I’ll cut to the chase: back in September, after much soul-searching, I decided that after six years of work on SCC Insight it was time for me to move on. At the end of December, I’ll be discontinuing publishing here.
I started SCC Insight in late 2015 as a writing project, after I had left my corporate job and when I needed a daily impetus to continue developing my writing skills. I had neither the foresight nor the intention that it would grow into what it has become today, nor did I understand that I was creating a monster that would quickly take over my life. I’m very proud of the reporting that I’ve done: demystifying City Hall’s arcane processes so that we all can understand them, as well as trying to complement traditional news media reporting with a data-driven and analytical approach to specific issues. But every journalist working the local government beat can tell you that it is both physically and mentally exhausting. I’ve learned so much over the past six years, but I’m ready to do something new.
I want to thank every government official and staff member who made time to talk to me, and every local journalist who treated me like a peer when they had no good reason to do so — especially in the early days when I had no clue what I was doing. I have done my best to return the favor, and to “pay it forward” to other journalists new to the scene, but I don’t believe I could ever fully repay the debt I owe. In particular, I want to thank Leslie Helm, Omari Salisbury, Marcus Green, and David Brewster for taking a chance on me.
I also want to thank all of the financial donors who have generously supported SCC Insight. I’ve saved up enough of your donations to keep this web site up and maintained for several years, so it can remain as an archive — as always, free to everyone — of observations on six important and often tumultuous years of Seattle city government.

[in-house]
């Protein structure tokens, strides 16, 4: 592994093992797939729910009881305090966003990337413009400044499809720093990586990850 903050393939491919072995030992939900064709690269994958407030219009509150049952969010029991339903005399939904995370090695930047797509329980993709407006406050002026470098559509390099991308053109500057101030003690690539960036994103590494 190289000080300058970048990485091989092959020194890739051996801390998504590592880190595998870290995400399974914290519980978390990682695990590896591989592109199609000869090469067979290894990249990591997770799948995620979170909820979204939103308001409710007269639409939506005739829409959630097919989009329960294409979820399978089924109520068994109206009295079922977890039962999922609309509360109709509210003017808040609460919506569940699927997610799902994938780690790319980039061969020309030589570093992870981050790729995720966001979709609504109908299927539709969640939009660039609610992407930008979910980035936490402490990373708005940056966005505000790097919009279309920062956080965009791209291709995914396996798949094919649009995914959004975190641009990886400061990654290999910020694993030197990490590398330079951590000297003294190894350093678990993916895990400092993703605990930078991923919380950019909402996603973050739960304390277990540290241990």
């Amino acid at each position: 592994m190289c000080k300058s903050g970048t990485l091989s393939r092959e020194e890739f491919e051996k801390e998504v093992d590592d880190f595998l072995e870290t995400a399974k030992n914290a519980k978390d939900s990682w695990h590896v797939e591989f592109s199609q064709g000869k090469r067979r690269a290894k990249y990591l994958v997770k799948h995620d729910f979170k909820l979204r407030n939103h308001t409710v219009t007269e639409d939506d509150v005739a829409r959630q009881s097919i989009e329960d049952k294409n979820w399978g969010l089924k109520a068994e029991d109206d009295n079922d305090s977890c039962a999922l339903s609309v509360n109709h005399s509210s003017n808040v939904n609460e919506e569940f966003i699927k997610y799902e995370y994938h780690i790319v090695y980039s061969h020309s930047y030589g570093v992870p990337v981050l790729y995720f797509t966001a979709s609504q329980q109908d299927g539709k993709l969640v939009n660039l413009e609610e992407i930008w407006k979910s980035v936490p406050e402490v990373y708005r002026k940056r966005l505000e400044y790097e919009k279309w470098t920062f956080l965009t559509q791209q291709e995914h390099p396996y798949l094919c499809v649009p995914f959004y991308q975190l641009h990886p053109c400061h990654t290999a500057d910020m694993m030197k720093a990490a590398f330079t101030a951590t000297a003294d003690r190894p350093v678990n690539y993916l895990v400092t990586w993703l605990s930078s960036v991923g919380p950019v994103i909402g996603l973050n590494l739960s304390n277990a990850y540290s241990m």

As for what I’ll be doing next: I honestly don’t know. I have a handful of ideas for new projects, but I have deferred making any decisions until next year, so I can both stay focused on finishing up the final months of SCC Insight without shortchanging coverage, and also get fully clear of it and regain some perspective. But I do know that it won’t involve reporting on City Hall, nor lobbying City Hall, nor working in City Hall (I lost count years ago of the number of times I’ve been asked whether this site was a precursor to running for office; the answer was “no” then, and it’s still “no”). I’m not moving out of Seattle, and I will continue to try to be an informed and engaged citizen; it just won’t be my job to do so.
My most sincere thanks goes to each of you, the readers. Kurt Vonnegut observed that reading is hard work, and if we writers are going to ask you to read our work, we have an obligation to make it worth your while. I have tried to keep that in mind with every post. My greatest joy in writing here, the one that has sustained me for six years, is the discovery that there is an audience for “wordy and nerdy” writing: an audience that wants to understand the details, wants to see the data presented in informative ways, and sometimes even wants to read the original source documents.
We seem to be in the midst of a Great Reshuffling of local journalism in Seattle, especially among those covering City Hall. I’m delighted for those of my colleagues who have recently taken a new step in their careers, and I’m glad that most of them are staying local so that we can continue to benefit from their work. We doubtless will also see some new bylines soon as open positions are filled with talented newcomers. Please continue to support (and pay for) local journalism; it’s critical for a functional society and an accountable government. I also encourage you to take this opportunity to let local publishers know what kind of journalism you want to see, and if “wordy and nerdy” is your thing, then demand more of it.
It has been a privilege to write for SCC Insight, and I am forever changed for having done so.